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ERIC Number: EJ997567
Record Type: Journal
Publication Date: 2013
Pages: 25
Abstractor: As Provided
Reference Count: 48
ISSN: ISSN-0950-0693
Emotions about Teaching about Human-Induced Climate Change
Lombardi, Doug; Sinatra, Gale M.
International Journal of Science Education, v35 n1 p167-191 2013
Global climate change is receiving increasing attention as a classroom topic. At the same time, research has shown that individuals have strong emotions about the topic. Emotions about controversial topics and individuals' dispositions toward knowledge have been shown to influence judgments about these topics. This study examined the relationships among preservice elementary and in-service secondary science teachers' emotions about and plausibility perceptions of climate change, background knowledge of weather and climate distinctions (a principle related to understanding climate change), and dispositions toward knowledge. Teachers' topic emotions (anger and hopelessness) were significant predictors of plausibility perceptions, with more anger associated with lesser plausibility and greater hopelessness associated with higher plausibility. Decisiveness--an urgent desire to reach closure--was also significantly related to plausibility perceptions with greater decisiveness associated with reduced plausibility perceptions. In-service secondary teachers who do not currently teach about climate change exhibited greater anger and decisiveness than preservice elementary teachers and in-service secondary teachers who do teach about climate change. Implications for climate literacy education are discussed. (Contains 3 tables.)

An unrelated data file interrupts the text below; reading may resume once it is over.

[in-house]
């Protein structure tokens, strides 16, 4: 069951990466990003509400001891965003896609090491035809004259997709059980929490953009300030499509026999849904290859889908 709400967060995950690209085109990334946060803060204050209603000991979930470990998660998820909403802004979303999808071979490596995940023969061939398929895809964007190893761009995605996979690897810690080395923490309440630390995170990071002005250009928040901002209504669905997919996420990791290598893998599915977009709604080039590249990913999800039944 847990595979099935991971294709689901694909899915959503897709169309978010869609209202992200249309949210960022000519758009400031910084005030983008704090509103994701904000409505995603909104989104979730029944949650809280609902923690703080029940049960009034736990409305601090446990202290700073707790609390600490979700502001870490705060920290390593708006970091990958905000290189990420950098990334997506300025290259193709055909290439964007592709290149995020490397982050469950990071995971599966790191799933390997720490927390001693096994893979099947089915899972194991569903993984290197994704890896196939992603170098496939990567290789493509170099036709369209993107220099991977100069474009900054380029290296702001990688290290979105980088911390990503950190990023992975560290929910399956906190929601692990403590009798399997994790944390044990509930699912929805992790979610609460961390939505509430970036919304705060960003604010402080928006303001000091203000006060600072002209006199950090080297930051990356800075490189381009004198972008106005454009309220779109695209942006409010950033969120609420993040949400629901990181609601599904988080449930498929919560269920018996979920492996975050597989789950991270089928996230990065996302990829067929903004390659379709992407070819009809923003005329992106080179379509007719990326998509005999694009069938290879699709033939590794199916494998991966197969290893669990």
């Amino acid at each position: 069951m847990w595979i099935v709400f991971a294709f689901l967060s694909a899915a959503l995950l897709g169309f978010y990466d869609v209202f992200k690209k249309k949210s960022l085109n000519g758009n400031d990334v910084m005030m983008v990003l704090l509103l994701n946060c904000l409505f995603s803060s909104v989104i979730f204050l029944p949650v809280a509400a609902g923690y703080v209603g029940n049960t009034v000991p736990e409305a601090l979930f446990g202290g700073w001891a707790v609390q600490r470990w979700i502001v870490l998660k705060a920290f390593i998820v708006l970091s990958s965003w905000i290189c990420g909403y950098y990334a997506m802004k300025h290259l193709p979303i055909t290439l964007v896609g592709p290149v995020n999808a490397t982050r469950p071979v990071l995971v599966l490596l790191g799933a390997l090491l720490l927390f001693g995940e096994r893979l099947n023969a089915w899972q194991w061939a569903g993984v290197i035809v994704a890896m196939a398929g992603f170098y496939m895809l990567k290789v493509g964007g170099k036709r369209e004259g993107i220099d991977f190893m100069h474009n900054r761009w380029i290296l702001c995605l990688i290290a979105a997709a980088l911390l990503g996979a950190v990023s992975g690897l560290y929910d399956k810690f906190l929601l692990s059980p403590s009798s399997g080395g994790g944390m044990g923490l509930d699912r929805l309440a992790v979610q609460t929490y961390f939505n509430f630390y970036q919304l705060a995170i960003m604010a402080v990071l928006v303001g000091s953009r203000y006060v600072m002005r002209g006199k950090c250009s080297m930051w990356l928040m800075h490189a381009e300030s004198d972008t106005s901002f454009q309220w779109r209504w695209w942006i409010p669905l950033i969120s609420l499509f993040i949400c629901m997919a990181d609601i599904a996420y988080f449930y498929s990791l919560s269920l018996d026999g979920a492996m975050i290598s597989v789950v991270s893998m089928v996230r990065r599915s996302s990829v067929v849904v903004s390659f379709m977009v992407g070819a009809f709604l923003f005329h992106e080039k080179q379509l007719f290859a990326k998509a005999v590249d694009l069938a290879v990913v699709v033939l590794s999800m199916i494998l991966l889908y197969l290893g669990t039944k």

Routledge. Available from: Taylor & Francis, Ltd. 325 Chestnut Street Suite 800, Philadelphia, PA 19106. Tel: 800-354-1420; Fax: 215-625-2940; Web site:
Publication Type: Journal Articles; Reports - Research
Education Level: Elementary Education; Higher Education; Secondary Education
Audience: N/A
Language: English
Sponsor: N/A
Authoring Institution: N/A